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The proleptic Julian calendar is produced by extending the Julian calendar backwards to dates preceding AD 8 when the quadrennial leap year stabilized. The leap years that were actually observed between the implementation of the Julian calendar in 45 BC and AD 8 were erratic (see the Julian calendar article for details).
A calendar obtained by extension earlier in time than its invention or implementation is called the "proleptic" version of the calendar. Likewise, the proleptic Gregorian calendar is occasionally used to specify dates before the introduction of the Gregorian calendar in 1582. Because the Julian calendar was used before that time, one must explicitly state that a given quoted date is based on the proleptic Gregorian calendar if that is the case.
The Julian calendar itself was introduced by Julius Caesar, and as such is older than the introduction of the Anno Domini era (or the "Common Era"), counting years since the birth of Christ as calculated by Dionysus Exiguus in the 6th century, and widely used in medieval European annals since about the 8th century, notably by Bede. The proleptic Julian calendar uses Anno Domini throughout, including for dates of Late Antiquity when the Julian calendar was in use but Anno Domini wasn't, and for times predating the introduction of the Julian calendar. Years are given cardinal numbers, using inclusive counting (AD 1 is the first year of the Anno Domini era, immediately preceded by 1 BC, the first year preceding the Anno Domini era, there is no "zeroth" year). Thus, the year 1 BC of the proleptic Julian calendar is a leap year.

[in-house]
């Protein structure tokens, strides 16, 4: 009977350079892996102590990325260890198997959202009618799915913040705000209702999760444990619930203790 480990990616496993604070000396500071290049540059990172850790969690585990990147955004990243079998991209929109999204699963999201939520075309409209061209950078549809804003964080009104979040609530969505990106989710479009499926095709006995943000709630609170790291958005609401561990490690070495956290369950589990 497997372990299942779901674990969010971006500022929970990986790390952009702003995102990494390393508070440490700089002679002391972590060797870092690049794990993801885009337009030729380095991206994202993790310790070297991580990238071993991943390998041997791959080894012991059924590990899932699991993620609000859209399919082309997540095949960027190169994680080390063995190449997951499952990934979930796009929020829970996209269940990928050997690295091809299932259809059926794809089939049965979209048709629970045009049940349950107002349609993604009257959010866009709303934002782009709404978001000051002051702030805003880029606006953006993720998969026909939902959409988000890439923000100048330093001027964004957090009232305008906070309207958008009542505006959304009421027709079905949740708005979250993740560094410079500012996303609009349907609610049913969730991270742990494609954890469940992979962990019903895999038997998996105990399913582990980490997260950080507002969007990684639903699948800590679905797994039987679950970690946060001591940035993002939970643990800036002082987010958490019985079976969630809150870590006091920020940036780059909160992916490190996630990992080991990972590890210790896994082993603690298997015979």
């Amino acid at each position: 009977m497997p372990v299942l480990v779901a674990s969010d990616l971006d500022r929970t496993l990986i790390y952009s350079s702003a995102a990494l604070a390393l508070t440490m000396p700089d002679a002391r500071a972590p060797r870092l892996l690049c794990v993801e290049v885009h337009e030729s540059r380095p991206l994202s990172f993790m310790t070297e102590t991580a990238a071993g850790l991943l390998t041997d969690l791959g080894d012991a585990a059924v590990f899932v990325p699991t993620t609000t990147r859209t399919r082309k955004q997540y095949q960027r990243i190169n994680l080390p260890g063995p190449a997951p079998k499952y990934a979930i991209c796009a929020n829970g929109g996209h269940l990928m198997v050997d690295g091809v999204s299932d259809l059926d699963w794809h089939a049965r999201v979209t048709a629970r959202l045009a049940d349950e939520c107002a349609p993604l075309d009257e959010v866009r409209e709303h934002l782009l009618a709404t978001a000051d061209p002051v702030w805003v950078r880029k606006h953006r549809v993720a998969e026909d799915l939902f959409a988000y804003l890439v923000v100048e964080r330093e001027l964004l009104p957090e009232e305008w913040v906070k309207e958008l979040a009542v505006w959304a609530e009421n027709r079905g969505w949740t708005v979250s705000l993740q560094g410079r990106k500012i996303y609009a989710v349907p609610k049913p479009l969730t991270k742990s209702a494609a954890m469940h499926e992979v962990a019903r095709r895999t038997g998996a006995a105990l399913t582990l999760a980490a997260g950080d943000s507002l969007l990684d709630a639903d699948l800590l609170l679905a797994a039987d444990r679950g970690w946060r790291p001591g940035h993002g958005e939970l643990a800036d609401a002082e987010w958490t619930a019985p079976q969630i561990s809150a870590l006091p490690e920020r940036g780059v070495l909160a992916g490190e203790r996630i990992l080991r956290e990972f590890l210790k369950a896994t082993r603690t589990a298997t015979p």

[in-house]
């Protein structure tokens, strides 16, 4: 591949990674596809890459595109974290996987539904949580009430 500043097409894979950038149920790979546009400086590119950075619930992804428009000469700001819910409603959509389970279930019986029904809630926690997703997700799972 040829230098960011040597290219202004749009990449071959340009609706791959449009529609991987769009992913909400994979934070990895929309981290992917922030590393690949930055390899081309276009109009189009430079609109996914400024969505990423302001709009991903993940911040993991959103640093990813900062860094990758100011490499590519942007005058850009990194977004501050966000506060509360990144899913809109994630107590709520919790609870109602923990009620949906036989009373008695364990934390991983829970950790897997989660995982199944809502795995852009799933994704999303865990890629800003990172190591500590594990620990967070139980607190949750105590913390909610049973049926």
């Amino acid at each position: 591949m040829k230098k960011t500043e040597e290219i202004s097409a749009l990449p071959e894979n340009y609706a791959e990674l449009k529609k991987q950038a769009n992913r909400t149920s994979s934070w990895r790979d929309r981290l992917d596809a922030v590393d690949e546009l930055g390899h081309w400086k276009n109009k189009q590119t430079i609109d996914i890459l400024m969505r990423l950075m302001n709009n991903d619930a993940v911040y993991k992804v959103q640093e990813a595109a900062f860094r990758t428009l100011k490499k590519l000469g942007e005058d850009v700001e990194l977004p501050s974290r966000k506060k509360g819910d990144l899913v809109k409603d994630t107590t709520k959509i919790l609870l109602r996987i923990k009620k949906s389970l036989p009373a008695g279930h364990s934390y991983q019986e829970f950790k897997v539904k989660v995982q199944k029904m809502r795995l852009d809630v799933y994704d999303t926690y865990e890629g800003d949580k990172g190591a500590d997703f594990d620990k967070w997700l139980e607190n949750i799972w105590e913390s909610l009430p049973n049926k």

This is to be distinguished from the astronomical year numbering, introduced in 1740 by French astronomer Jacques Cassini, which considers each New Year an integer on a time axis, with year 0 corresponding to 1 BC, and "year −1" corresponding to 2 BC, so that in this system, Julian leap years have a number divisible by four.
The determination of leap years in the proleptic Julian calendar (in either numbering) is distinct from the question of which years were historically considered leap years during the Roman era, due to the leap year error: Between 45 BC and AD 8, the leap day was somewhat unsystematic. Thus there is no simple way to find an equivalent in the proleptic Julian calendar of a date quoted using either the Roman pre-Julian calendar or the Julian calendar before AD 8. The year 46 BC itself is a special case: because of the historical introduction of the Julian calendar in that year, it was allotted 445 days. Before then, the Roman Republican calendar used a system of intercalary months rather than leap days.